The Virginia lacrosse program has been well-represented at our own institution, as nine times a Virginia lacrosse student-athlete has been named the IMP Female Student-Athlete of the Year. Three lacrosse players have won the Jettie Hill Award for the top GPA among fourth-year student-athletes, and Peggy Boutilier was named the SAM of the Year as well as the Ernest Ern Award recipient, recognizing her contributions to student life.

In addition, Virginia lacrosse has been one of the most storied contributors to the USA lacrosse program. A Cavalier has been on a national team every year starting with Maggie MacInnes, who was selected in 1980. In 1986 MacInnes and Heather Dow were on the USA World Cup team.

Dow’s selection to the team in 1984 started a lifelong association with the USA program that has been unmatched. After winning a gold medal in 1989, Dow was named an assistant coach to the program and helped the USA win gold in 1993, 1997 and 2001. During her tenure with the USA program, the Americans won four gold medals and two silvers, making her the most decorated woman in IFWLA World Cup history. She was named the Goalie of the Century by US Lacrosse.

Cherie Greer was a member of four of those teams, starting as the only undergraduate on the team in 1993. In 1997 she started the sequence in overtime that led to the game-winning goal and earned Player of the Match honors in the gold medal game for the first time in her career. She repeated the honor in 2001 as the Americans defended their title, crushing the Aussies in England. That year Greer was the inaugural recipient of the Wes Patterson Award, recognizing excellence in play, sportsmanship, and dedication to the sport. Greer was also named to the All-Century team.Dow and Julie Williams were both part of the US Hall of Fame Class in 2002, the first two Cavaliers named to the national Hall of Fame. In the following year, Jane Miller was inducted. Ten Cavaliers, including first varsity coach Linda Southworth, have been inducted into the Charlottesville/Virginia Hall of Fame.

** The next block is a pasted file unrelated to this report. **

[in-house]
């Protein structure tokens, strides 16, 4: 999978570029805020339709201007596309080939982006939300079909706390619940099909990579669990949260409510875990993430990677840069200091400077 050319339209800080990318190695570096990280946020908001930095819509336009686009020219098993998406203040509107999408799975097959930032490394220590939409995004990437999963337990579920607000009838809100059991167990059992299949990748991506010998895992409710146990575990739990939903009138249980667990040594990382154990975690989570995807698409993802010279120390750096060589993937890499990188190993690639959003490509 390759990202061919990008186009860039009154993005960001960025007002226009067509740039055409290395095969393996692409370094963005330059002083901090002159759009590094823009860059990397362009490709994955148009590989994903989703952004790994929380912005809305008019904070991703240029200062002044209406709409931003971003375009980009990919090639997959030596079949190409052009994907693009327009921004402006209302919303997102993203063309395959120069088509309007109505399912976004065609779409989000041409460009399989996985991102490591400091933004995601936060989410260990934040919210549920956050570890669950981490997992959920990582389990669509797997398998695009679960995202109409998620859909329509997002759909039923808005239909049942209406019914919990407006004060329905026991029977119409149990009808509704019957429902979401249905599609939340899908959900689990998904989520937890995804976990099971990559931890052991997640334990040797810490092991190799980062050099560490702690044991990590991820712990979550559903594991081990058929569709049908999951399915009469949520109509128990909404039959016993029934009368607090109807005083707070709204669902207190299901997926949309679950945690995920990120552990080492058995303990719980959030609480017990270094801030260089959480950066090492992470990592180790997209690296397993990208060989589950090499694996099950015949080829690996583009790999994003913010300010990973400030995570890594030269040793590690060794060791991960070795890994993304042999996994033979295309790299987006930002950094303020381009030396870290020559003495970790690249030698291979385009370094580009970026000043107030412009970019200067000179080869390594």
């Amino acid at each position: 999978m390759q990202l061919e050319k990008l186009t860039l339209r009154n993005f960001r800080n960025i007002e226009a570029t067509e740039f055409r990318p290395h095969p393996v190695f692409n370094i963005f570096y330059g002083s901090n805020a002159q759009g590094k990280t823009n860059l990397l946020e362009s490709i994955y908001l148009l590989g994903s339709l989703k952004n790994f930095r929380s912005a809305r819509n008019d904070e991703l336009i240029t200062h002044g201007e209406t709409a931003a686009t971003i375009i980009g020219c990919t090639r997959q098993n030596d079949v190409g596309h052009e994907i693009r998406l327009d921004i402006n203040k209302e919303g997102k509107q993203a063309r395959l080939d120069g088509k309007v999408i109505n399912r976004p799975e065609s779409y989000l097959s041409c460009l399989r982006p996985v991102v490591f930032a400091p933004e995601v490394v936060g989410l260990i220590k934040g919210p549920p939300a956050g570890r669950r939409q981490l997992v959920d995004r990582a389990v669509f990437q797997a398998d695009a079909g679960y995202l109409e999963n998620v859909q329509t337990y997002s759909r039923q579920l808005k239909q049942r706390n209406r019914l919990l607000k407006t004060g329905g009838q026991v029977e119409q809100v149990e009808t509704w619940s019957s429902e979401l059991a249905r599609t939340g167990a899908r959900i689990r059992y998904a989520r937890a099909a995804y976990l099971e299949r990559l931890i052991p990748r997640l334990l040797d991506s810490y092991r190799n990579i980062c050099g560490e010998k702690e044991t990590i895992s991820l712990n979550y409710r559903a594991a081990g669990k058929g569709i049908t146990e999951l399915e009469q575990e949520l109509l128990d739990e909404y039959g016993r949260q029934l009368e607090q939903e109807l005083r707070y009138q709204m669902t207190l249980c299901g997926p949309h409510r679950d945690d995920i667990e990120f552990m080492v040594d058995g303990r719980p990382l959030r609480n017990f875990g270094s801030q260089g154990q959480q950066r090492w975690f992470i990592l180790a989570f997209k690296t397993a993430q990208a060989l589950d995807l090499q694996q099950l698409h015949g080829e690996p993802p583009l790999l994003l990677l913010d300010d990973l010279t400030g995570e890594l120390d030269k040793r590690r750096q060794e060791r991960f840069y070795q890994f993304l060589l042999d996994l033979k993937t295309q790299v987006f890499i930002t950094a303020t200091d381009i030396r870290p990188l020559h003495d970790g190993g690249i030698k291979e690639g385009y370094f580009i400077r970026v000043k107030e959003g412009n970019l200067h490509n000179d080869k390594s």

When Southworth led her charges to the game against William and Mary on March 19, 1976, little did she know that the program she started would become the powerhouse that it is today. It is fitting perhaps that the Cavaliers face James Madison in the program’s 500th varsity contest as these two schools have faced each other more than 30 times in the 29 years of existence of the Virginia program. Through 500 games, the Cavaliers have established a continuing legacy of excellence on and off the field. Dozens of women have graduated from Virginia and entered the coaching profession, from the collegiate level to the rec league level, looking to spread the sport that has meant so much to each of the student-athletes that have worn the orange and blue.